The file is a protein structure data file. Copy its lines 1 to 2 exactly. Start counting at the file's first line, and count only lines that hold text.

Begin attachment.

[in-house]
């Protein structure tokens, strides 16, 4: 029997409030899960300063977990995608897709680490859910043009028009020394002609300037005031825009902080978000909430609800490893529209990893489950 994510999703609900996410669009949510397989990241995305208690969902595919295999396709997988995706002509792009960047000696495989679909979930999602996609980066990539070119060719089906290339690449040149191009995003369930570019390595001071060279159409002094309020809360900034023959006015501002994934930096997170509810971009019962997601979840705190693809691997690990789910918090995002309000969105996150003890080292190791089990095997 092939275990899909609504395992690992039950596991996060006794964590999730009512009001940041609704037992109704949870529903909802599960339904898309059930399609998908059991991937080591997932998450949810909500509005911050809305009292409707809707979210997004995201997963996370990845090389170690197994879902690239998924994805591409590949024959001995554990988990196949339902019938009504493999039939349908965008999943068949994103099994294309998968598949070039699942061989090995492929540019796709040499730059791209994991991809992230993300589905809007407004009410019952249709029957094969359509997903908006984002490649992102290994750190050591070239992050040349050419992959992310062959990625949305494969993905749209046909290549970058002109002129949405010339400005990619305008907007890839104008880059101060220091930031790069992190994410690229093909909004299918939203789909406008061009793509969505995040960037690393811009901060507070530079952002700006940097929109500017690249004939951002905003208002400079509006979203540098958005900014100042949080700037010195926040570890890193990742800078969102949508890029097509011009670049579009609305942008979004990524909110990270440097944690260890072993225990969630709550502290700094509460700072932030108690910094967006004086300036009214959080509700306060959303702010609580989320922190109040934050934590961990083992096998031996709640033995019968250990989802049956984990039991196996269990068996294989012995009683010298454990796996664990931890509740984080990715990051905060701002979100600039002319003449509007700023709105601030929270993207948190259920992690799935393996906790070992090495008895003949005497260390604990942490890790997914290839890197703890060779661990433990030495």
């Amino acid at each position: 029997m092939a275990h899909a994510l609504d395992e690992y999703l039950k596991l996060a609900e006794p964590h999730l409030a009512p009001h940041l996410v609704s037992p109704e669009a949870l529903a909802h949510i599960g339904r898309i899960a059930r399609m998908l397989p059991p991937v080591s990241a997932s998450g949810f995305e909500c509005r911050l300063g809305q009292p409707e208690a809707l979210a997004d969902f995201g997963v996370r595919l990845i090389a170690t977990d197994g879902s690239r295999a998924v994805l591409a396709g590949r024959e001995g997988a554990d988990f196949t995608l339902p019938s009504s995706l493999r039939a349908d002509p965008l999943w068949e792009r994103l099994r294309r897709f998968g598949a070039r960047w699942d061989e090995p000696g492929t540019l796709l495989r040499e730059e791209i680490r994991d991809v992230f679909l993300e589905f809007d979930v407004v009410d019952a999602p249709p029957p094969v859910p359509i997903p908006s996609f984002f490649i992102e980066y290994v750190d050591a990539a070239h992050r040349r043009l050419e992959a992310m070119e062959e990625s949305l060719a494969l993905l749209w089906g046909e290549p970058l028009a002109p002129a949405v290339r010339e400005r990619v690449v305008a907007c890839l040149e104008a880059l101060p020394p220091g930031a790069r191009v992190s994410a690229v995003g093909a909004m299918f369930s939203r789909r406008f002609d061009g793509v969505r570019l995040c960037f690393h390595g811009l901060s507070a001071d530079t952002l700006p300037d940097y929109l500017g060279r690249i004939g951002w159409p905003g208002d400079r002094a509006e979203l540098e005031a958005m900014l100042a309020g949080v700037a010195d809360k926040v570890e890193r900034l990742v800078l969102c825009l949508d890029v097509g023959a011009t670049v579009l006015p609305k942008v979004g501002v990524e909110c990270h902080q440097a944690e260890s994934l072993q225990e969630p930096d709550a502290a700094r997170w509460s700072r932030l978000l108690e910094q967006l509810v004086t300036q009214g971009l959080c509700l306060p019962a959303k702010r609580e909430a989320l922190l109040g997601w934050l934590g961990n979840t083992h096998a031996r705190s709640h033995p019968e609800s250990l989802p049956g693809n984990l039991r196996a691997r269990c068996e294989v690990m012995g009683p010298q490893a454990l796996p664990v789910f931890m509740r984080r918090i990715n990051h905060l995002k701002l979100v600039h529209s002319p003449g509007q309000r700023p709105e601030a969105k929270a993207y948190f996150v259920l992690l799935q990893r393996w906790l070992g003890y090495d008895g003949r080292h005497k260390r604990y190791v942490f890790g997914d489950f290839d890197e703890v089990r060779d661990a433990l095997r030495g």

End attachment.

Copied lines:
[in-house]
């Protein structure tokens, strides 16, 4: 029997409030899960300063977990995608897709680490859910043009028009020394002609300037005031825009902080978000909430609800490893529209990893489950 994510999703609900996410669009949510397989990241995305208690969902595919295999396709997988995706002509792009960047000696495989679909979930999602996609980066990539070119060719089906290339690449040149191009995003369930570019390595001071060279159409002094309020809360900034023959006015501002994934930096997170509810971009019962997601979840705190693809691997690990789910918090995002309000969105996150003890080292190791089990095997 092939275990899909609504395992690992039950596991996060006794964590999730009512009001940041609704037992109704949870529903909802599960339904898309059930399609998908059991991937080591997932998450949810909500509005911050809305009292409707809707979210997004995201997963996370990845090389170690197994879902690239998924994805591409590949024959001995554990988990196949339902019938009504493999039939349908965008999943068949994103099994294309998968598949070039699942061989090995492929540019796709040499730059791209994991991809992230993300589905809007407004009410019952249709029957094969359509997903908006984002490649992102290994750190050591070239992050040349050419992959992310062959990625949305494969993905749209046909290549970058002109002129949405010339400005990619305008907007890839104008880059101060220091930031790069992190994410690229093909909004299918939203789909406008061009793509969505995040960037690393811009901060507070530079952002700006940097929109500017690249004939951002905003208002400079509006979203540098958005900014100042949080700037010195926040570890890193990742800078969102949508890029097509011009670049579009609305942008979004990524909110990270440097944690260890072993225990969630709550502290700094509460700072932030108690910094967006004086300036009214959080509700306060959303702010609580989320922190109040934050934590961990083992096998031996709640033995019968250990989802049956984990039991196996269990068996294989012995009683010298454990796996664990931890509740984080990715990051905060701002979100600039002319003449509007700023709105601030929270993207948190259920992690799935393996906790070992090495008895003949005497260390604990942490890790997914290839890197703890060779661990433990030495």